Just check out ESPN's expert predictions for the postseason if you need any proof; the overwhelming consensus is that Atlanta will get bounced in the first round by Los Angeles.
And with Clayton Kershaw and Zack Greinke starting Games 1 and 2, it's certainly easy to see why. However, the Braves can pull out three wins against the Dodgers in a short series.
Boasting baseball's best one-two punch in the starting rotation, the Dodgers are designed to get their postseason opponents in a two-zip hole to start the series.
Kris Medlen can't let that happen.
Out-dueling Clayton Kershaw is no small order, but after being named the National League Pitcher of the Month in September, Medlen certainly has the momentum and the confidence to make a Game 1 win a possibility. Via Baseball-Reference, Medlen has gone into the seventh inning in each of his last six starts, giving up just four earned runs in 43.0 innings pitched.
On top of that, Medlen has faced the Dodgers twice this season. His line? 13.2 innings, 7 hits, 11 strikeouts, and 0 earned runs, again via Baseball-Reference.
If Atlanta can win Game 1, they can set the all-important tone in the short series and take the pressure off Mike Minor (and the rest of the Braves) to come through in Game 2.
Medlen's fearless bulldog demeanor may be just what the doctor ordered when Game 1 comes around, and if the Braves can beat Kershaw to get the ball rolling, the odds could shift dramatically for Atlanta.
Since July 27, the day Jason Heyward was moved to the top spot in the Braves order, Atlanta has gone a sparkling 23-6 in games Heyward has hit leadoff, via Baseball-Reference.
In case you were wondering, Heyward has also posted a triple-slash line of .325/.406/.556 in his 133 plate appearances spanning from July 27 to September 29, still via Baseball-Reference. Heyward has thrived in the leadoff spot, and the Braves have thrived consequentially.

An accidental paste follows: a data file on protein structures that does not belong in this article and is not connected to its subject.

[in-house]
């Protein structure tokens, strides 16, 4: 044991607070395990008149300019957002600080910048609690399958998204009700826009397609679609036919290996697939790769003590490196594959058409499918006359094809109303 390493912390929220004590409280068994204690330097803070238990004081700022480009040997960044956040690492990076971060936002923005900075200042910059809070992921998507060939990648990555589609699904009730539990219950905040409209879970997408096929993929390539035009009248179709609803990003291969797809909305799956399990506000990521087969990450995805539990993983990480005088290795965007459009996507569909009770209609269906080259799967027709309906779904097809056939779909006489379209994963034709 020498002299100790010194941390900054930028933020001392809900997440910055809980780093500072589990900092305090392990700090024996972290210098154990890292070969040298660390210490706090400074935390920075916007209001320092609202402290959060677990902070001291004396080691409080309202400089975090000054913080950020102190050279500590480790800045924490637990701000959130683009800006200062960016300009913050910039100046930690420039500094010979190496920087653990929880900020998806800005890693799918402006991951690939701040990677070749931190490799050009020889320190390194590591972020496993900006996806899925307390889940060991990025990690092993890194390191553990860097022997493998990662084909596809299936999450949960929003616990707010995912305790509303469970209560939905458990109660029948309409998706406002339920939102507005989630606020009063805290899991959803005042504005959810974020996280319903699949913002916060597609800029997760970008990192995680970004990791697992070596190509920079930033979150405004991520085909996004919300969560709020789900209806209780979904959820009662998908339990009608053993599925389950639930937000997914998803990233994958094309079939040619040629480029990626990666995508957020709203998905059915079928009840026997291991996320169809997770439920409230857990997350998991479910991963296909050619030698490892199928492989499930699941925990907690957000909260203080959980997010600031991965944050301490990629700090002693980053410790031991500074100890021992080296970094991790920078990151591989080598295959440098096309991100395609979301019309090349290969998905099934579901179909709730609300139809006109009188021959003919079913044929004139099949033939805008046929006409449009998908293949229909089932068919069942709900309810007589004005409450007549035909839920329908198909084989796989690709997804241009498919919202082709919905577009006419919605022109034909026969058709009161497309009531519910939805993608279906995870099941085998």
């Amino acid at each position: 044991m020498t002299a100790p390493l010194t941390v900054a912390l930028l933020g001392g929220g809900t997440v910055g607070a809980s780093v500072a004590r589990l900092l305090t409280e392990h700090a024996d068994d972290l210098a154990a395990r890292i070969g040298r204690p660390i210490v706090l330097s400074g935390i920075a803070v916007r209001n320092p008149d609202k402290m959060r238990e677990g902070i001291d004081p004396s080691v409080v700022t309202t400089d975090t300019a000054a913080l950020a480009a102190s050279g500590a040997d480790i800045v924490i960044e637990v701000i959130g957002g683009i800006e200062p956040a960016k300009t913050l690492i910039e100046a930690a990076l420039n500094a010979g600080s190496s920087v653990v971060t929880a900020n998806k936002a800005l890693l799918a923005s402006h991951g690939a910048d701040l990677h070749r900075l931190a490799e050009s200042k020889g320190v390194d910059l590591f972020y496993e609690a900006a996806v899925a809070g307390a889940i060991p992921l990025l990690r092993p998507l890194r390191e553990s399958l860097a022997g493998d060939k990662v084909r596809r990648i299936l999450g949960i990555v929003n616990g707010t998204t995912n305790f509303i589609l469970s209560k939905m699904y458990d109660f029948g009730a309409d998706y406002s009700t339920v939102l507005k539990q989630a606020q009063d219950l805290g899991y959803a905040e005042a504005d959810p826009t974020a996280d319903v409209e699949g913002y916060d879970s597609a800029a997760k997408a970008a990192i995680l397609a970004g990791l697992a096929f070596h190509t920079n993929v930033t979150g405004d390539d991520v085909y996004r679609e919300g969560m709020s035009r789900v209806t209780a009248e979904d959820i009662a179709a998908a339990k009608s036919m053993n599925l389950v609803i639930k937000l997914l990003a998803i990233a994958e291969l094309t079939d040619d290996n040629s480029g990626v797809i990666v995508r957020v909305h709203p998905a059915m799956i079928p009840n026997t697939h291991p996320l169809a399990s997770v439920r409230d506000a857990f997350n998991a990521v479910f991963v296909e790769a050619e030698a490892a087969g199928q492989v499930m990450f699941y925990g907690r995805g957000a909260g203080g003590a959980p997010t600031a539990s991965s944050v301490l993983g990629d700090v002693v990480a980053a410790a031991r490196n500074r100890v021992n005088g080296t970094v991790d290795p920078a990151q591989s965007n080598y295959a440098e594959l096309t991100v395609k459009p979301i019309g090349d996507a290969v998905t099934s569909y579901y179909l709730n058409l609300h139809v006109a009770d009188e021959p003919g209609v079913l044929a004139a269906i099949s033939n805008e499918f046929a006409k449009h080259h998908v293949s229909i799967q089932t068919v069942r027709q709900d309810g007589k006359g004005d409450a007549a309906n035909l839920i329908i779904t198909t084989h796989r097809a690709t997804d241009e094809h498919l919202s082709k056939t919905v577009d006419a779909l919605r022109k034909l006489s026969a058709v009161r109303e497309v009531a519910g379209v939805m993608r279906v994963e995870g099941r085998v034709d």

At 6'5" and 240 pounds, Heyward isn't your typical leadoff hitter. However, with his unique blend of power, patience, speed, and physical intimidation, Heyward possesses the ability to set the tone for the Braves every night in the postseason. If he can get the Dodgers starters rattled early, Atlanta could surprise Los Angeles and pull off the upset.
When it comes to the Dodgers and the Braves, the ninth inning might as well just be a formality.
You don't need the stats, but I'll give them to you anyway. In 2013, Kenley Jansen has posted a 1.88 ERA over 76.2 innings, striking out 111 hitters and walking just 18. Craig Kimbrel's line is similar—1.21 ERA, 67.0 innings, 98 strikeouts and 20 walks.
As I wrote, the ninth inning might as well just be a formality.
Atlanta has to strike early. If the Braves can't get to the Dodgers' excellent starting rotation, they'll have to hit the bullpen hard in the seventh and eighth innings.
There's not much room for error when it comes to the Dodgers pitching staff, but if Jansen gets handed the ball with a lead, don't expect a comeback.
Assuming the Dodgers go with a four-man rotation, the Braves will likely see Hyun-Jin Ryu and Ricky Nolasco in Games 3 and 4 when they head to Los Angeles.
Facing these pitchers won't exactly be a picnic, but after facing the pitching titans Clayton Kershaw and Zack Greinke in Games 1 and 2, the Atlanta offense will have a chance to explode.
With the first two games of this series likely being pitching duels, Game 3 (Ryu versus the inexperienced Julio Teheran) and especially Game 4 (Nolasco versus a mystery Atlanta starter) will require Atlanta to bring the offensive firepower. Jason Heyward, Freddie Freeman, Justin Upton, Brian McCann and Chris Johnson need to get into a rhythm and send Ryu and Nolasco into the showers early.
Los Angeles is where Atlanta can win the series. If the Braves can beat either Kershaw or Greinke in Atlanta and then pummel Ryu and Nolasco, that's three wins and a ticket back home to prepare for either the Pirates or the Cardinals.
Ideally, the Braves win one game in Atlanta and finish the Dodgers off in Los Angeles, only seeing Clayton Kershaw once.
However, assuming Atlanta does put Los Angeles up against the wall in Game 4, there's also the chance that Kershaw pitches on very short rest. And if Medlen beat him in Game 1, the best pitcher in baseball will not only be fuming, but will be pitching for his season at home in front of a packed Chavez Ravine.
And then the Braves would get Zack Greinke in Game 5.
If Ricky Nolasco goes in Game 4 and the series comes back to Atlanta in Game 5, Kershaw would still be waiting to pick the Braves apart in the series' deciding game.
Atlanta can't see Kershaw twice. It seems impossible, but Atlanta's best chance to win this series is to win two of the first three games (against Kershaw, Greinke, and Hyun-Jin Ryu, no less) and hope that Ricky Nolasco pitches in Game 4.
Otherwise, well...I don't want to talk about it.